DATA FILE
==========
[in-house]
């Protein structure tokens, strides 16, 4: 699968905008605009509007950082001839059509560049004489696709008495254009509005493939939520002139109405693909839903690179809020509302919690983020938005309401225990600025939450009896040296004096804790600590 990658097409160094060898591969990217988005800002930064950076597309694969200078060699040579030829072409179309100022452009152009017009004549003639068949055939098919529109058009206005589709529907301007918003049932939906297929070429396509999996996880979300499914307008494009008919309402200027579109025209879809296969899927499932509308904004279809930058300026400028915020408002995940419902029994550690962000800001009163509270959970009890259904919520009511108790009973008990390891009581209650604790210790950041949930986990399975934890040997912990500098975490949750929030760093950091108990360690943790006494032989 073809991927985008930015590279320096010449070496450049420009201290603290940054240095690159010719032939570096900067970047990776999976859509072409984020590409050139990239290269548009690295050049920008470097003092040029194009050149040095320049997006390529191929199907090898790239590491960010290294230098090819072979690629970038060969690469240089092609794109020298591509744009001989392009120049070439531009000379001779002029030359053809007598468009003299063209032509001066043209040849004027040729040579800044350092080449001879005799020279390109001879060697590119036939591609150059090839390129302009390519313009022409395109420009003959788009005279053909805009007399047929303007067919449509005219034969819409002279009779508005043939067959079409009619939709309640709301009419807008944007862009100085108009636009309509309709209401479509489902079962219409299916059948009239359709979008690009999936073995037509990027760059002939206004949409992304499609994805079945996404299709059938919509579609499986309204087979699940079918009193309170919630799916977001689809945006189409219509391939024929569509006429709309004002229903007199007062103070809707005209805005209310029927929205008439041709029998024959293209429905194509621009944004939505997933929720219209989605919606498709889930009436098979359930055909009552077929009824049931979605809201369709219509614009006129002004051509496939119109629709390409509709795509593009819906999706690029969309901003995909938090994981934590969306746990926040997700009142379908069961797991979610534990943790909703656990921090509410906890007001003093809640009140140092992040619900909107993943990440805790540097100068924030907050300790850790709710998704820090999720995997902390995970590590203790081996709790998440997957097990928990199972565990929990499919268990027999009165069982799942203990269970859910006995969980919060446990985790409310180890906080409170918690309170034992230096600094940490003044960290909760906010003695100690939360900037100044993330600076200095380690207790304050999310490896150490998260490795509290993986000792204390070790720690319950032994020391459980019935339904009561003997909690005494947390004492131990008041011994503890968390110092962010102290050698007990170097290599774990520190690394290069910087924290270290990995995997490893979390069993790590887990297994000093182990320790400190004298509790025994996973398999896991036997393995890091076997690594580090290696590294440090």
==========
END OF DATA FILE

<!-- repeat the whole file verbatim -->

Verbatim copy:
[in-house]
């Protein structure tokens, strides 16, 4: 699968905008605009509007950082001839059509560049004489696709008495254009509005493939939520002139109405693909839903690179809020509302919690983020938005309401225990600025939450009896040296004096804790600590 990658097409160094060898591969990217988005800002930064950076597309694969200078060699040579030829072409179309100022452009152009017009004549003639068949055939098919529109058009206005589709529907301007918003049932939906297929070429396509999996996880979300499914307008494009008919309402200027579109025209879809296969899927499932509308904004279809930058300026400028915020408002995940419902029994550690962000800001009163509270959970009890259904919520009511108790009973008990390891009581209650604790210790950041949930986990399975934890040997912990500098975490949750929030760093950091108990360690943790006494032989 073809991927985008930015590279320096010449070496450049420009201290603290940054240095690159010719032939570096900067970047990776999976859509072409984020590409050139990239290269548009690295050049920008470097003092040029194009050149040095320049997006390529191929199907090898790239590491960010290294230098090819072979690629970038060969690469240089092609794109020298591509744009001989392009120049070439531009000379001779002029030359053809007598468009003299063209032509001066043209040849004027040729040579800044350092080449001879005799020279390109001879060697590119036939591609150059090839390129302009390519313009022409395109420009003959788009005279053909805009007399047929303007067919449509005219034969819409002279009779508005043939067959079409009619939709309640709301009419807008944007862009100085108009636009309509309709209401479509489902079962219409299916059948009239359709979008690009999936073995037509990027760059002939206004949409992304499609994805079945996404299709059938919509579609499986309204087979699940079918009193309170919630799916977001689809945006189409219509391939024929569509006429709309004002229903007199007062103070809707005209805005209310029927929205008439041709029998024959293209429905194509621009944004939505997933929720219209989605919606498709889930009436098979359930055909009552077929009824049931979605809201369709219509614009006129002004051509496939119109629709390409509709795509593009819906999706690029969309901003995909938090994981934590969306746990926040997700009142379908069961797991979610534990943790909703656990921090509410906890007001003093809640009140140092992040619900909107993943990440805790540097100068924030907050300790850790709710998704820090999720995997902390995970590590203790081996709790998440997957097990928990199972565990929990499919268990027999009165069982799942203990269970859910006995969980919060446990985790409310180890906080409170918690309170034992230096600094940490003044960290909760906010003695100690939360900037100044993330600076200095380690207790304050999310490896150490998260490795509290993986000792204390070790720690319950032994020391459980019935339904009561003997909690005494947390004492131990008041011994503890968390110092962010102290050698007990170097290599774990520190690394290069910087924290270290990995995997490893979390069993790590887990297994000093182990320790400190004298509790025994996973398999896991036997393995890091076997690594580090290696590294440090």